Drought Watch: Homeowners Not Conserving Enough Water | NBC Southern California

Drought Watch: Homeowners Not Conserving Enough Water



    (Published Friday, Aug. 22, 2014)

    California homeowners have been asked to conserve water, but a new report released Friday says Santa Clara County homeowners have used more this summer than they did in the spring. Now, San Jose is considering a proposal that would let much of the grass on city land turn brown.

    In January, Gov. Jerry Brown called for a 20 percent water reduction, statewide. A new report says people in the South Bay are failing to meet that goal and are going in the wrong direction.

    “We’re already seeing ground water levels drop in this county,” said Marty Grimes, of the Santa Clara Valley Water District, who adds that his agency receive calls every day from neighbors reporting water wasters.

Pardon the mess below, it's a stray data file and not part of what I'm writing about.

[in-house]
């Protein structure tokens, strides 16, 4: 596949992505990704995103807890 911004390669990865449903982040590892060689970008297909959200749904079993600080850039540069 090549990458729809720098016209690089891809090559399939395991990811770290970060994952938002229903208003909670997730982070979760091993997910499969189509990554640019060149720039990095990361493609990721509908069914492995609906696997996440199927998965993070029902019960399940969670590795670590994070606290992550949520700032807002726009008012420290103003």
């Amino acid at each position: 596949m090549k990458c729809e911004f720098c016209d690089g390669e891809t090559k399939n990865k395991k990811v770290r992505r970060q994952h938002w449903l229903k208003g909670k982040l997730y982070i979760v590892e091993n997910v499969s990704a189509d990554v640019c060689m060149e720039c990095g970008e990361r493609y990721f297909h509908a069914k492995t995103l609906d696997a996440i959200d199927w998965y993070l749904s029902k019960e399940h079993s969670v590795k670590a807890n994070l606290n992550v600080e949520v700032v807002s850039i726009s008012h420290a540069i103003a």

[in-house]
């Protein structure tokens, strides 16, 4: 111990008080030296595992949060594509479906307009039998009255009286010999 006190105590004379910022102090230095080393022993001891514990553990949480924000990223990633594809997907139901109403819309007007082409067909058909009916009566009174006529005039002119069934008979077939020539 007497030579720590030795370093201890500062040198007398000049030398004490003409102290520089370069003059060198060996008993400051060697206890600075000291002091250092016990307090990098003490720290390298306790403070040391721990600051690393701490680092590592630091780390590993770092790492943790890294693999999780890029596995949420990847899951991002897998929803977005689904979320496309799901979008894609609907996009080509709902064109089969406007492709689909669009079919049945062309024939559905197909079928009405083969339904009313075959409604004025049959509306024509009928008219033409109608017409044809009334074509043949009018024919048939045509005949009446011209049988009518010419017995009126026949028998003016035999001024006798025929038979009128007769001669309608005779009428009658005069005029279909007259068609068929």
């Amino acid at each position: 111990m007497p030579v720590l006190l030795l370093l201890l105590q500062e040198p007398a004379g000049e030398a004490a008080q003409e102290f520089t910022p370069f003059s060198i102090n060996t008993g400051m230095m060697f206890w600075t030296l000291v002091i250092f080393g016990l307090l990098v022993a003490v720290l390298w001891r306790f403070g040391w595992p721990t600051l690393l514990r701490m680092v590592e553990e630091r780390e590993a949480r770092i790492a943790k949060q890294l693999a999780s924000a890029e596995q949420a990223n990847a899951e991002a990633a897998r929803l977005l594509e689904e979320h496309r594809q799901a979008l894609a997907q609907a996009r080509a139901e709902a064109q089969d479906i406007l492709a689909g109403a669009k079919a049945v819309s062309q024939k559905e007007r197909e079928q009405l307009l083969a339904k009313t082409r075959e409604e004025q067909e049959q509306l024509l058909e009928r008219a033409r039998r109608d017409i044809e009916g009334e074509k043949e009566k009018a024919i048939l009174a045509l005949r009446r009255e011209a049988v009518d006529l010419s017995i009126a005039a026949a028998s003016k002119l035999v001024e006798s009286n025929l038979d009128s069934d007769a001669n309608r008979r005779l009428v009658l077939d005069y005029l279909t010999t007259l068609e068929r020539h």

Dramatic Photos of California's DroughtDramatic Photos of California's Drought

    Grimes said some just aren’t getting it. “This is the time in the summer when we have the opportunity to save the most water and we’re not reaching that goal.” The goal is 20 percent. In April, homeowners in Santa Clara County saved 13 percent. In May, they saved 12 percent. In June and July: only 11 percent.

    “We either need to see the end of the drought, or we need to save more water,” Grimes said.

    That’s what San Jose City Councilman Sam Liccardo said he is trying to do. “Where we’ve got decorative lawns, they should probably go the way of the dinosaur,” Liccardo said.

    On Tuesday, the San Jose City Council will vote on a proposal that will essentially turn off the sprinklers that water grassy areas on medians and in front of city buildings. “We’re in a drought,” Liccardo said. “I think people understand that this is time for all of us to do our part.”

    Homeowners can get rebates through the water district for planting native vegetation. Water officials are trying to extend the rebate program through the fall.

    In the South Bay and on the Peninsula, water districts are asking customers to cut back their water usage by 20 percent.

    In the East Bay, where most people get their water from the East Bay Municipal Utility District, they're asking for a 10 percent reduction.

    People who live in San Francisco are also being asked to cut back their water use by 10 percent.